Radical Additions and Substitutions with Alkenes
Radical Substitution in Allylic Position
Depending on the conditions, the reactions of propene with either bromine or chlorine, respectively, yields different products. At low temperatures and a high halogen concentration, an addition to the double bond occurs. In contrast, a substitution of hydrogen at the methyl group is common among high temperatures and a low halogen concentration.
- The alkylic position that is immediately adjacent to the double bond is called allylic position. The allylic position represents characteristic chemical properties. Some allylic species are specially stabilized due to the adjacent double bond.
Allyl radicals and allyl cations are considerably resonance-stabilized. This may be illustrated by comparing the dissociation energies of different types of C-H bonds to each other (see table). The considerable resonance stabilization of allyl radicals and allyl cations is caused by the overlapping of the p orbitals of the three vicinal sp2 carbons in the allyl group.
The resonance of allylic systems results in the equal lengths of the propenyl radical's C-C bonds. Due to the resonance, all four terminal hydrogen atoms display allylic character. Only the hydrogen at the central carbon is vinylic. The specific characteristic of allylic systems is reflected in their chemical reactions. Generally, at room temperature, chlorine and bromine are added to the double bonds of alkenes. At higher temperatures, however, the addition reaction is increasingly superseded by the allylic substitution, especially when the halogen concentration is low. In such radical allylic substitutions, which are also used on a large scale (see Shell process), a fair yield is obtained.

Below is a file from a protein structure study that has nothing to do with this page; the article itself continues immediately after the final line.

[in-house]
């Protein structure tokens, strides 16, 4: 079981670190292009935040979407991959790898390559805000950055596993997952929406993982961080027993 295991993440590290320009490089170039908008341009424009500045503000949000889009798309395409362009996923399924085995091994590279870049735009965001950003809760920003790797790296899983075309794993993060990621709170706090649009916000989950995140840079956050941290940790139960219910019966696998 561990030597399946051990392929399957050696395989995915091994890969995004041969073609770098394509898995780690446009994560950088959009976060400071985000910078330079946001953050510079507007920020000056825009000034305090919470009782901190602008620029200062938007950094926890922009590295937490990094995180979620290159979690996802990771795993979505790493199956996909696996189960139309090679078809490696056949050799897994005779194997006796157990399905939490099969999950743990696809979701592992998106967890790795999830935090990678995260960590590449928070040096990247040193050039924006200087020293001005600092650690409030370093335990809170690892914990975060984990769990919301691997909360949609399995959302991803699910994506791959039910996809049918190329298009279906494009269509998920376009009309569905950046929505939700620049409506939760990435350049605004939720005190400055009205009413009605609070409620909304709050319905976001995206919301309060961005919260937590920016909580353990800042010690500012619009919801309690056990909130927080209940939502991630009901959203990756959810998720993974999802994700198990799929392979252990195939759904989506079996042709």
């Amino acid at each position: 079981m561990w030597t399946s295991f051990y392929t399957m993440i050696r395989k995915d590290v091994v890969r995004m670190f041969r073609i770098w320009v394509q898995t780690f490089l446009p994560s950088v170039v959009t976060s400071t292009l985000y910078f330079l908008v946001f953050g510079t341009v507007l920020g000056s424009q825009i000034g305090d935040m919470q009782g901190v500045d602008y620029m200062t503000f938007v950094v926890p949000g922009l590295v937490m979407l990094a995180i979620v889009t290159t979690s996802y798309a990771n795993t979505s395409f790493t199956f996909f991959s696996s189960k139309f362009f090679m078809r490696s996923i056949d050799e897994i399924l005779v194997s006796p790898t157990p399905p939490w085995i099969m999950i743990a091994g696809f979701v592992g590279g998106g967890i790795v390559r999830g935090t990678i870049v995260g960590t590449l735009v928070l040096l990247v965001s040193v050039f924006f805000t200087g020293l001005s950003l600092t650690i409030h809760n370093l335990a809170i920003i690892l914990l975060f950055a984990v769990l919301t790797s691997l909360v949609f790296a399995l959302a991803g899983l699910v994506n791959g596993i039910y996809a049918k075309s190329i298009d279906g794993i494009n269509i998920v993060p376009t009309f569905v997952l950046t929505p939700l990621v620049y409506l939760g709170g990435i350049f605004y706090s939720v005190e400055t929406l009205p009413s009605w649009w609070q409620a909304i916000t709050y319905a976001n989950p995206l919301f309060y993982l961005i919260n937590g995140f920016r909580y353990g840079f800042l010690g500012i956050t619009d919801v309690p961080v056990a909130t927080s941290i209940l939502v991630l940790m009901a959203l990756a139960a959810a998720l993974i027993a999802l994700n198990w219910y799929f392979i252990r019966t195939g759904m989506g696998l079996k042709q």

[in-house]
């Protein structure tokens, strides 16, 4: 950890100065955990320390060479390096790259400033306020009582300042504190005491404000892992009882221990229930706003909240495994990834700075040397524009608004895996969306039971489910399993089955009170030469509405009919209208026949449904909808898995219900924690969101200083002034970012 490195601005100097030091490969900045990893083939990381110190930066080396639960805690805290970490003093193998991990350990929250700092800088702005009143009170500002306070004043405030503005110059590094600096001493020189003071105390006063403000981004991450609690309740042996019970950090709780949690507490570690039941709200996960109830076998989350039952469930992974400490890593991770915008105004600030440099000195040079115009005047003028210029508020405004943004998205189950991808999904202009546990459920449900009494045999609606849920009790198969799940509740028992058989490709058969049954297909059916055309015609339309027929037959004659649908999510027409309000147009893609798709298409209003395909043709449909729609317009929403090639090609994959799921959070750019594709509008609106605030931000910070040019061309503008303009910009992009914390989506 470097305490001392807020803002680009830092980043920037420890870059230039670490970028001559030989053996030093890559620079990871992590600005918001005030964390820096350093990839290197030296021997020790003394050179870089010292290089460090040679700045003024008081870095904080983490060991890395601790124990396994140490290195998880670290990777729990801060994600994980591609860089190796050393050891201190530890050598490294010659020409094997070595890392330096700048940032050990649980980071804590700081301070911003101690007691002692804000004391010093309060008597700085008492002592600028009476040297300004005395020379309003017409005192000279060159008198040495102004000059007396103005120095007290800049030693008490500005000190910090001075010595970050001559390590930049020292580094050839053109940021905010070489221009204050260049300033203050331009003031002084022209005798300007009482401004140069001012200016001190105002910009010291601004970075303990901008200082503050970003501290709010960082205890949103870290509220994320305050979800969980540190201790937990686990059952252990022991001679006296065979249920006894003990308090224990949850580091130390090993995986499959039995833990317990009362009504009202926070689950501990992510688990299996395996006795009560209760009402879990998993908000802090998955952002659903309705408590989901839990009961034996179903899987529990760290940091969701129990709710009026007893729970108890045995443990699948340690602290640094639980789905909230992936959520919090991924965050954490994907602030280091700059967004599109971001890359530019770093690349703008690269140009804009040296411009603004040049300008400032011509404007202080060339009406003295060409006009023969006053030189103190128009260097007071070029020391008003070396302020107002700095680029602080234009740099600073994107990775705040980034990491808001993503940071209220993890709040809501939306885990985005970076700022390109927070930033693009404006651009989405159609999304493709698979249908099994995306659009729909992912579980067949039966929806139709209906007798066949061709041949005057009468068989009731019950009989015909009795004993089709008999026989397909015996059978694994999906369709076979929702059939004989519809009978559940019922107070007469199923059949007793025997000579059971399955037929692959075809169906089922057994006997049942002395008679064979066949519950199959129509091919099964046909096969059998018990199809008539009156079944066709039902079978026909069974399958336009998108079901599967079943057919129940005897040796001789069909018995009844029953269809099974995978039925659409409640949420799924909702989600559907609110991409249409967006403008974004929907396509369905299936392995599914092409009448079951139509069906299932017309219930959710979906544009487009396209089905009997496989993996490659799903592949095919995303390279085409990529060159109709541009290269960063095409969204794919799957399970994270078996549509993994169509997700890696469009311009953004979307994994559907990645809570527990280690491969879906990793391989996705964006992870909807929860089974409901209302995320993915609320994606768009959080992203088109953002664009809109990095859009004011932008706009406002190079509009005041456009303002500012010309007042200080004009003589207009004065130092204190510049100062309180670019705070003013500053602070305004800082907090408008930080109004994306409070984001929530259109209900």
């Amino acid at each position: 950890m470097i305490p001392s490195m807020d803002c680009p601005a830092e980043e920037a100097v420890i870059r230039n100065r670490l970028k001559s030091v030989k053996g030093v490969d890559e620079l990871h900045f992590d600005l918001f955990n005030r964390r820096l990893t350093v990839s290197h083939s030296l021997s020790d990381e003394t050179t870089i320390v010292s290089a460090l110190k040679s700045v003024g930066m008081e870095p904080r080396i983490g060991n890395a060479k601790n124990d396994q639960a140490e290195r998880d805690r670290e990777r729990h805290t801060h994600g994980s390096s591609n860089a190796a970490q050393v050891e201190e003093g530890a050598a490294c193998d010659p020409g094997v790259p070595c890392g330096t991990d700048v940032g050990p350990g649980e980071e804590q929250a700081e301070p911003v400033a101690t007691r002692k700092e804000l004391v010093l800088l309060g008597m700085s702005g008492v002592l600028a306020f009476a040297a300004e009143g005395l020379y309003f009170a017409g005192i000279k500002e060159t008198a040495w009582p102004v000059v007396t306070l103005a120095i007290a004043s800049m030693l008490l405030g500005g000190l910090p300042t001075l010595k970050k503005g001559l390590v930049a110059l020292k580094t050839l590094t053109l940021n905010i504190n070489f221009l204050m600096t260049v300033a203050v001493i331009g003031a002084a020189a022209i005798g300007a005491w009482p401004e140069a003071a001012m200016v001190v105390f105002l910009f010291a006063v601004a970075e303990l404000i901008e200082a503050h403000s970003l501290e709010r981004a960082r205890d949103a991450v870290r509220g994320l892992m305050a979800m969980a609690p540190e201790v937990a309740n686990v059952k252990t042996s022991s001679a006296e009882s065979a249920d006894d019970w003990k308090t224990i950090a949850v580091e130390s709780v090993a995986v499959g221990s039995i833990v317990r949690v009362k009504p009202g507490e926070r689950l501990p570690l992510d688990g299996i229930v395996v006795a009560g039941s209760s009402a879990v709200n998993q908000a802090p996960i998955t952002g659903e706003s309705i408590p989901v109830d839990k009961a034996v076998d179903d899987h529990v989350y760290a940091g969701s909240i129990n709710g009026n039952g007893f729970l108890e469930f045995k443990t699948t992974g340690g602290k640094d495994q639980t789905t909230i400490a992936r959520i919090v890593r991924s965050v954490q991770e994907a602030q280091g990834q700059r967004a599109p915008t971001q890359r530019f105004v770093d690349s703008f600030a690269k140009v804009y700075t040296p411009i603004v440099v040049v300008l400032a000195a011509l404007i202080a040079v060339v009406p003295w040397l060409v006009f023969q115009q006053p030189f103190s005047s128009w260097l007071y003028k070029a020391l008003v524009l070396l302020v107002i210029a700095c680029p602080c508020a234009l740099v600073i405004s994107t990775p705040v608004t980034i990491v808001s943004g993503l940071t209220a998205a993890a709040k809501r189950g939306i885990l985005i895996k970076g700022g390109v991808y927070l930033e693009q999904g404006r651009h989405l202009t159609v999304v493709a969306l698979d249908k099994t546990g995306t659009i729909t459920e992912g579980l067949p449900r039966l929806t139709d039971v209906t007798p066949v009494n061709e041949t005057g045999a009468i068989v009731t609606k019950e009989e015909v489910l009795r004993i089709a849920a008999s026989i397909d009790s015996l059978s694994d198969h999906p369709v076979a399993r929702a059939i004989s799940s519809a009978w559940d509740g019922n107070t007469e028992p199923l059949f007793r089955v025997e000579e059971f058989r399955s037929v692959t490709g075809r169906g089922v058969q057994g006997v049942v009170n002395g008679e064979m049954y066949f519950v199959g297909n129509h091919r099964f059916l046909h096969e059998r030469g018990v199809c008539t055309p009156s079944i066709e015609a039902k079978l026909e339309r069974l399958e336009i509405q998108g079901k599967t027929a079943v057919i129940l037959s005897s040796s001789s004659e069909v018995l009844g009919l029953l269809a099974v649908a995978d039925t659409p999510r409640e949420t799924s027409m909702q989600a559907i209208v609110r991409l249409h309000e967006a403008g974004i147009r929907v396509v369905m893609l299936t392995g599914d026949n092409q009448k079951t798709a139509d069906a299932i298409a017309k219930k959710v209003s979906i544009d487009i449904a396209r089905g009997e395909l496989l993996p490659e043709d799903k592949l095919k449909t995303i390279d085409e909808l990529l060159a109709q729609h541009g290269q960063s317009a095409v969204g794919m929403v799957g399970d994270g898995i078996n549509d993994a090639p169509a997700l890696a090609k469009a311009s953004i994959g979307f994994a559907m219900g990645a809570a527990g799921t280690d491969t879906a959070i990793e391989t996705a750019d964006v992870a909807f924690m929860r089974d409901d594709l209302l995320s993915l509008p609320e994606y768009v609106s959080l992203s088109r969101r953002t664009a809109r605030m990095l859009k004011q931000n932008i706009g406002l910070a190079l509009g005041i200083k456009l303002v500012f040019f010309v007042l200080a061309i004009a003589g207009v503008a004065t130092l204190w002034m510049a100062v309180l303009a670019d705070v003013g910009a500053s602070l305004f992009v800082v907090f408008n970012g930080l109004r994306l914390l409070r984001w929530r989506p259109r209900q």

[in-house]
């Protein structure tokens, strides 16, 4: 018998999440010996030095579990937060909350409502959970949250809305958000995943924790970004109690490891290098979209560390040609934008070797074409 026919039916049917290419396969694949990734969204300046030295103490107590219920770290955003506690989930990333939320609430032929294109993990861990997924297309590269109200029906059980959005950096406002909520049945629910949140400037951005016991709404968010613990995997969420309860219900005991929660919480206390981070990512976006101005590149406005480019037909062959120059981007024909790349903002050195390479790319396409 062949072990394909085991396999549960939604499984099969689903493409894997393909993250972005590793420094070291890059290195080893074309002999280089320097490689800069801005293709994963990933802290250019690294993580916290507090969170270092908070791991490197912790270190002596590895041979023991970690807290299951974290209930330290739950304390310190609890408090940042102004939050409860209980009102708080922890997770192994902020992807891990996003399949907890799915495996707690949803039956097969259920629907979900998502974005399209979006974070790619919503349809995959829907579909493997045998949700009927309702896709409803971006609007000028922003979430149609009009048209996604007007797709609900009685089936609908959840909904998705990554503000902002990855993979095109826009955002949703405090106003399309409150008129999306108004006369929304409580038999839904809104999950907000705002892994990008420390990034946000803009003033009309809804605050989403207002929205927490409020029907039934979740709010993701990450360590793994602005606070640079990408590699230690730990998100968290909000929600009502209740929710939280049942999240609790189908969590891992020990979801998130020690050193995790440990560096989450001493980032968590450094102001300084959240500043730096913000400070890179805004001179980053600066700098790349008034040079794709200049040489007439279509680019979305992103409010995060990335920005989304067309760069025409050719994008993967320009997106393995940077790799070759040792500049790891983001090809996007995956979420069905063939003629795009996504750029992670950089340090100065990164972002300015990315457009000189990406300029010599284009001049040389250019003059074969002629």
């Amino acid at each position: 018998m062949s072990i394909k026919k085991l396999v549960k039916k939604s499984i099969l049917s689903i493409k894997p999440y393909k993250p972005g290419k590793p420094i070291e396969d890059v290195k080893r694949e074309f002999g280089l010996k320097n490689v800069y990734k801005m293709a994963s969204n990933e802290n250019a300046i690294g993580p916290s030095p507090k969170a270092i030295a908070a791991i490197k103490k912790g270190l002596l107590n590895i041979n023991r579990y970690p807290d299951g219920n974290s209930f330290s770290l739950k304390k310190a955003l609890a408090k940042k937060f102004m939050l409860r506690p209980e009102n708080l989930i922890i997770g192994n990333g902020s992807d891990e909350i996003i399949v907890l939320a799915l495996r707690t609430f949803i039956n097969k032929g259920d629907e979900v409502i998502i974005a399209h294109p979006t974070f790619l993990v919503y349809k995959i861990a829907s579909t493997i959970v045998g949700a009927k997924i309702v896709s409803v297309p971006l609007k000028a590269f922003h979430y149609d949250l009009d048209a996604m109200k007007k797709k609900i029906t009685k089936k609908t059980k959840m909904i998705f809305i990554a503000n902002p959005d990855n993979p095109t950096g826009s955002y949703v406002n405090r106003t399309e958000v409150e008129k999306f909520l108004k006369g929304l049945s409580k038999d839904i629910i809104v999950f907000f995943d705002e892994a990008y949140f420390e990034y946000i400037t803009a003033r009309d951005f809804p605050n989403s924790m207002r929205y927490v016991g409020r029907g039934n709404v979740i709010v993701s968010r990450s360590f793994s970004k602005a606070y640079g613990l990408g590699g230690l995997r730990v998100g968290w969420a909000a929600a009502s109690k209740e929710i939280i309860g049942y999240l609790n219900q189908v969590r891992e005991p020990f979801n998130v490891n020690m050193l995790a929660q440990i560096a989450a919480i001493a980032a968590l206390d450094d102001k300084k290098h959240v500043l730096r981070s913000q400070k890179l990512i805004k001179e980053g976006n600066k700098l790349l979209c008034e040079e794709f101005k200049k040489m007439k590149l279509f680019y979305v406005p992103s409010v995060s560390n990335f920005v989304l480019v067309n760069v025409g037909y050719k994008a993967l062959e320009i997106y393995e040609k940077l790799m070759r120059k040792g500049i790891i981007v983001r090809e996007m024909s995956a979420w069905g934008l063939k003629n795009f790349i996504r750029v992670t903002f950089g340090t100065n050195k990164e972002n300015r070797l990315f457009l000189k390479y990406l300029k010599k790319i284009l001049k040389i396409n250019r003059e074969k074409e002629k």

The allylic substitution is carried out at a high temperature in the gas phase. Under these reaction conditions, the chlorine molecule is homolytically cleaved by thermal energy into two chlorine radicals. Principally speaking, the chlorine radicals may also be attached to the double bond by a radical addition. Nevertheless, due to the application of chlorine in a low concentration, radical substitution exceeds the addition. On a laboratory scale, selective halogenations - particularly brominations - in allylic position are obtained by the application of N-bromosuccinimide (NBS), which is a continous source of small amounts of bromine.